Options for “Restoring” Great Lakes Water Levels are Limited
from Wildlife Promise
The report looks at restoration options for the St. Clair River to slow water losses from Lakes Michigan-Huron. These options seem a bit limited, however, as they all include placing some kind of multi-million dollar structure on the river bed or in the river itself.
Not sure why the Study Board didn’t examine options for ecological restoration especially at a time when there is such a strong dedication to restoration projects throughout the Great Lakes region.
The end goal is important: to compensate for years of dredging for shipping traffic in the St. Clair River causing erosion of the river bed and thus water losses through the river, drying out wetlands upstream and causing the water tables of Lakes Michigan-Huron to drop.
Structural options presented in the report could reduce habitat for wildlife such as the threatened lake sturgeon population and could also become hot beds for invasive zebra mussel population growth. Also, many of these options require someone at controls, deciding “appropriate” water levels.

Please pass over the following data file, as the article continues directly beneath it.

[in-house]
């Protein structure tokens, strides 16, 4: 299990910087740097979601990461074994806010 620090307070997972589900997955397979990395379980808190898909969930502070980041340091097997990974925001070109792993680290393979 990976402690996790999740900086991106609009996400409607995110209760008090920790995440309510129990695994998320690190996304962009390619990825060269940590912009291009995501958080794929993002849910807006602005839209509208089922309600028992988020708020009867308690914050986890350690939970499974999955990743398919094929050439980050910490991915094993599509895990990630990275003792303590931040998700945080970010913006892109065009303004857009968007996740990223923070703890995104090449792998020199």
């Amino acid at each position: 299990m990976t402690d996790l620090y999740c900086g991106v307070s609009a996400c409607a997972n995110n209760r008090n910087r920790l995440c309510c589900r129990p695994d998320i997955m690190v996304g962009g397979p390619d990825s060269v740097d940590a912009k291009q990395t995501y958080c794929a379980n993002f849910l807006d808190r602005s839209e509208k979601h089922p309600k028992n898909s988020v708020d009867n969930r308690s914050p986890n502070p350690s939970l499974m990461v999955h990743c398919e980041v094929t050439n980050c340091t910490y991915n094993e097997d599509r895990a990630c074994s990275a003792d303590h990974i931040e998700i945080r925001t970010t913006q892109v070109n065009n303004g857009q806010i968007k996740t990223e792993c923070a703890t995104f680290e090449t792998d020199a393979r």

We need to encourage more creativity rather than limit options solely to pricey, politically-complicated structures.
Ecological restoration options could involve restoration of shoreline wetland habitat in areas of hardened shorelines or old industrial sites along the river. The Study Board could also look at building up the river bottom in a way that doesn’t disrupt wildlife by using naturally-occurring sediment.
Shoreline wetlands would restore a closer-to-natural flow of the river and provide benefits to human communities, wildlife and overall water quality of the Great Lakes. Plus according to a Brookings Institution finding every $1 spent on restoration projects in the Great Lakes gives a $2 return on investment.
The Study Board plans to host public meetings to present the findings of the study.
As soon as dates have been set, take action and attend a meeting. Your voice is important to the overall health and function of the Great Lakes.
Call upon the Study Board to examine options for ecological restoration that are not only less expensive but also help, rather than hinder, wildlife.
The International Joint Commission, the bi-national body with a role to manage these waters wisely and to protect them for the benefit of today’s citizens and future generations, commissioned this ongoing study.